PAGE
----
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'Junk Ordinance' revisited at Spring Valley City Council meeting


Fri, May 29th, 2009
Posted in Government

The first order of business to be tackled by the Spring Valley City Council at the May 27th meeting was another round at violations of the Junk Ordinance. Things have been relatively calm over the winter but now that the snow has cleared and the grass is growing there is evidence that there are still alleged violations of the Junk Ordinance.

The Ordinance dictates that private property needs to be in compliance but not allowing junk to accumulate or that vehicles on the property have to be properly licensed and to be in running condition.

The first property on the list presented by officer Kevin Beck was a tour of the Lyle Grabau property at Griswold and Center. The Council saw the basis of complaints from neighbors about the garbage in various bags and containers and that the grass has been allowed to be nearly as high as the fire hydrant on the boulevard. One neighbor said he had spotted a rat walking from the property across the road to the waterway. According to Administrator Deb Zimmer, many people complained about rats and other rodents having free run of the property.

One neighbor asked about this property and why the health department isn't involved. Mayor Struzyk said; "that will be addressed in another letter." Another person stated there was no heat in the house that they are heating the house with electric space heaters.

Councilman Bill Bires moved quickly to send a cleanup crew into the property and to take custody of those vehicles that will not run or aren't licensed. Tony Archer wanted to get it done within a week and that once it's cleaned up that it be monitored at least once a month. It passed unanimously. The owner of the property Lyle Grabau made an appearance after the hearing was concluded but asked permission to get more time to clean it up, but the Council stood firm to take action within the next few days.

Jeff Sween at the corner of Jefferson and Pleasant is no new comer to the Council regarding the Junk Ordinance. His property was cleaned up two years ago and needs to be cleaned up again. The major complaints center around old vehicles and a shed that is being built when there is apparently a cease and desist order prohibiting further construction. Bill Bires moved on this property as well and cleanup will be coming within days.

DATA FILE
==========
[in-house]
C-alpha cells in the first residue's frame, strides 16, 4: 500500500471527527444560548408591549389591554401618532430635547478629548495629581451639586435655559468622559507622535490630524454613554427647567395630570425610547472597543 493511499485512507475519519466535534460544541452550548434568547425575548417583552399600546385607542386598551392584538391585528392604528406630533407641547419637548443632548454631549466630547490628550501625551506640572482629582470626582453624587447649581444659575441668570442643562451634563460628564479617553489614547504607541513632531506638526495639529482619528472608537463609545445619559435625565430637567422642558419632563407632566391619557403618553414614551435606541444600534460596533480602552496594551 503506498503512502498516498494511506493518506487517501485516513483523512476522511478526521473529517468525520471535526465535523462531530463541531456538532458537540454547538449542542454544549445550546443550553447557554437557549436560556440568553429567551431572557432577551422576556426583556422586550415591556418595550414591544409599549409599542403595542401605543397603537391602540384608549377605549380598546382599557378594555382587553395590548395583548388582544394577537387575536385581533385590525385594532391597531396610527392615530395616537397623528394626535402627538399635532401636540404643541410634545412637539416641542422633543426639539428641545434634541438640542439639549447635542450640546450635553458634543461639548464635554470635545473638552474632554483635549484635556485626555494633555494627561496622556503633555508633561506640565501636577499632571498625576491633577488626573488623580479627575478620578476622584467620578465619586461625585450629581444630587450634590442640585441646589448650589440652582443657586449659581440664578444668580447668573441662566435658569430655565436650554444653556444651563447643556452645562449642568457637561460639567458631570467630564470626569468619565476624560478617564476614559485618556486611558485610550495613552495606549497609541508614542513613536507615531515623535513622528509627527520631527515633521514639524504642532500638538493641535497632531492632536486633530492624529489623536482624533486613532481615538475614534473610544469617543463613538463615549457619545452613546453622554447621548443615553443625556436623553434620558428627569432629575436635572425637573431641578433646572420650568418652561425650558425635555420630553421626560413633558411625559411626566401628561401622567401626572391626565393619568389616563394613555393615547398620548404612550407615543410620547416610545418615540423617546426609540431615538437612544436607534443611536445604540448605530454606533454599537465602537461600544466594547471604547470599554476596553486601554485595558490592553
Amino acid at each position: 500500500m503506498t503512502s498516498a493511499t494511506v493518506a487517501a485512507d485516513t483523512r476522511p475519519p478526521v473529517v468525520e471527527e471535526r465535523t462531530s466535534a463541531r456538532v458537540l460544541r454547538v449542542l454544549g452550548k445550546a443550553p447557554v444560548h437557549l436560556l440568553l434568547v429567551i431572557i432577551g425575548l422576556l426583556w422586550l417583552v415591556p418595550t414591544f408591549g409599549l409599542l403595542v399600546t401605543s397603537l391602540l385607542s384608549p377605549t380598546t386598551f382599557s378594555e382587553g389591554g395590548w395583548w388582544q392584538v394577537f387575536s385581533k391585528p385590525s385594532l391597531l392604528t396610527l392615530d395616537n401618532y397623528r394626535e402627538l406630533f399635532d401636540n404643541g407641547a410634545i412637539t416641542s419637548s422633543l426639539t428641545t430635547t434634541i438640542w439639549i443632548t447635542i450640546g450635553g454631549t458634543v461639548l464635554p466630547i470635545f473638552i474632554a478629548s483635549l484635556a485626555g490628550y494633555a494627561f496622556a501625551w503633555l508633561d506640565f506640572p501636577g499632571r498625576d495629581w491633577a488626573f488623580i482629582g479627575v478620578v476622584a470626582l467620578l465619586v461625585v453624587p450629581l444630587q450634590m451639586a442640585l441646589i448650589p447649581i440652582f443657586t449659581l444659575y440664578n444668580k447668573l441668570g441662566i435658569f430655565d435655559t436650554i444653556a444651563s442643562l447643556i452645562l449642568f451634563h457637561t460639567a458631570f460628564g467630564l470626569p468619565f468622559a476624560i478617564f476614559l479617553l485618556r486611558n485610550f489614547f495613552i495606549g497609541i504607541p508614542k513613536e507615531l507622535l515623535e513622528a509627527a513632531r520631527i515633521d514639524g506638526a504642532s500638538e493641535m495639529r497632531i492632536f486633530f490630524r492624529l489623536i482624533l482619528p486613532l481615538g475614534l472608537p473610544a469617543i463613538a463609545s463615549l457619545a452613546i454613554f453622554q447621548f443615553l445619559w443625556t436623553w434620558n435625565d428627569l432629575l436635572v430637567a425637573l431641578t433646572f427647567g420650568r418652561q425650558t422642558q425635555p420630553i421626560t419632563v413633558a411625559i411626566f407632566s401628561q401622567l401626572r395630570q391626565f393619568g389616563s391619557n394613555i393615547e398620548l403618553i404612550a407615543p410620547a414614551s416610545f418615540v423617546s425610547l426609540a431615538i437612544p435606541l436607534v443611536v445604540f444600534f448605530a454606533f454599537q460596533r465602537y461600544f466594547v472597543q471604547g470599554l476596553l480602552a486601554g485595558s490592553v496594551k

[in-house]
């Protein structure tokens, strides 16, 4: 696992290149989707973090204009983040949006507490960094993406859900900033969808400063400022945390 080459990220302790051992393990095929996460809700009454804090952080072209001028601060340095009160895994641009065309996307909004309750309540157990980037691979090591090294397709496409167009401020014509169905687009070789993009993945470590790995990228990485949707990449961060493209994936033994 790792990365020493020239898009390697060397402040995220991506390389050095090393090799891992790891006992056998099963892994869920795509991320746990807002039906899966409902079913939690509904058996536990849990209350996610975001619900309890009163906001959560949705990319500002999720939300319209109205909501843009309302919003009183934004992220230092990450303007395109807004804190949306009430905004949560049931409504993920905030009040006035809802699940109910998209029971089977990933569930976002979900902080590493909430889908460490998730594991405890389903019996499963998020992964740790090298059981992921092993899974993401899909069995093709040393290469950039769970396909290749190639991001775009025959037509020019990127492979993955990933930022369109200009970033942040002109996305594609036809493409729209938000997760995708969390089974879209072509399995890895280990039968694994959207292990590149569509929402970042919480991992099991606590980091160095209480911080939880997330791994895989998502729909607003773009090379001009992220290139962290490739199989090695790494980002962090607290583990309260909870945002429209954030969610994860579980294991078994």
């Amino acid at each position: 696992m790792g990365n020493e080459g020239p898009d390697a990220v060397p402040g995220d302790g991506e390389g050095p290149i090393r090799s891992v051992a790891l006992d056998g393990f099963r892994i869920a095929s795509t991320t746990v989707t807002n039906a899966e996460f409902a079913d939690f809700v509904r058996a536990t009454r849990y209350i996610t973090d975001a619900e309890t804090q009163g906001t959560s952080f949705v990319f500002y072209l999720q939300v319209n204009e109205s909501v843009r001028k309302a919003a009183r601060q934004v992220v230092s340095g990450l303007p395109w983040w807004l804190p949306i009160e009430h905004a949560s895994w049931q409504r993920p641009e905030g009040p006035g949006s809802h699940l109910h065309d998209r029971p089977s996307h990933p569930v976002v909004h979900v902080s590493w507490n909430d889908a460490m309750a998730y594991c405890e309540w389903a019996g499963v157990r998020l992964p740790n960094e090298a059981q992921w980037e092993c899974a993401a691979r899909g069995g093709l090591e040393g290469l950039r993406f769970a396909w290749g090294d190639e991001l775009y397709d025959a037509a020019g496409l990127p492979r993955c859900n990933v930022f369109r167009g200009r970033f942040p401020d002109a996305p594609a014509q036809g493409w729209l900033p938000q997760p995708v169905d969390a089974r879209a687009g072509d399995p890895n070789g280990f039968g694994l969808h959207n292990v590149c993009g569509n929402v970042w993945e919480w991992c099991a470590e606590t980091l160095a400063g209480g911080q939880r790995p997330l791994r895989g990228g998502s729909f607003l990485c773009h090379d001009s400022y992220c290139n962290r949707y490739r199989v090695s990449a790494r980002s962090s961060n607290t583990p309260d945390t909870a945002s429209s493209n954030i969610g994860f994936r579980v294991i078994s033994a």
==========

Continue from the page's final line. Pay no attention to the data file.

The Schmoll residence at 421 Warner Avenue made it to the Council chambers again. The vehicles on the property are in question if they are licensed or not. Schmoll says they are. Council will delay taking action if he can drive his vehicle downtown to City Hall to provide they are "in running condition." He will apparently have one week to accomplish this task.

Pictures of 315 W. High St. were shown by Kevin Beck. Zimmer said they have had numerous calls on this property on the bricks, construction materials and brush. A neighbor stood up and said that this property is no problem but other properties across the street have garbage piled up in the bushes behind the property and would gladly show city officials that there are other worse properties that the city isn't doing anything with. Deb Zimmer said that she will investigate the nearby properties.

Jason Osterhus appeared before the Council and was complaining about the dog at large ordinance. He stated that his dog was taken into custody by Leonard Leutink after the dog had run away from home. He said that he had to pay $100.00 as a "Dog At Large" fine, which is usually administered after the fourth time of picking up a dog. There is a difference of opinion as to how many times this particular dog has been apprehended by authorities. Some say "three", others say "four." This time Osterhus also had to pay a vet bill to the tune of $59.81. The question came up from Osterhus about Leutink being properly licensed as an "Animal Control Officer." Is it part of the job description or is there a more "formal" process to be properly designated? Regardless, City Officials will research the issue and get back to the Council. In the meantime, the dog owned by Osterhus is a black lab and according to Leutink; "he knows where the food dish is at the City building."

Some good news for walkers and bike riders. The council is asking for sealed bids for the 2009 Bike Trail Paving Project to the City Farm. Bids will be opened on June 17th at 10:00 a.m.

City Parks Director, John Fenske told the council that the DAC will not be doing the cleaning at the Community Center in the future. He thanked them for their work in the past. He also said that he is in the final stages of working out a contract with Senior Dining to have them continue to meet at the Community Center. Fenske also said that he has been getting calls to rent out the Center and that it's good to "see the excitement return to use the facility." He also said that the mass discounted sign in was a big success and that there were 70 t-ball players that signed up. He is getting ready for the summer activities and looks forward to be a busy season, starting with the swimming pool being open for business by June 1st.

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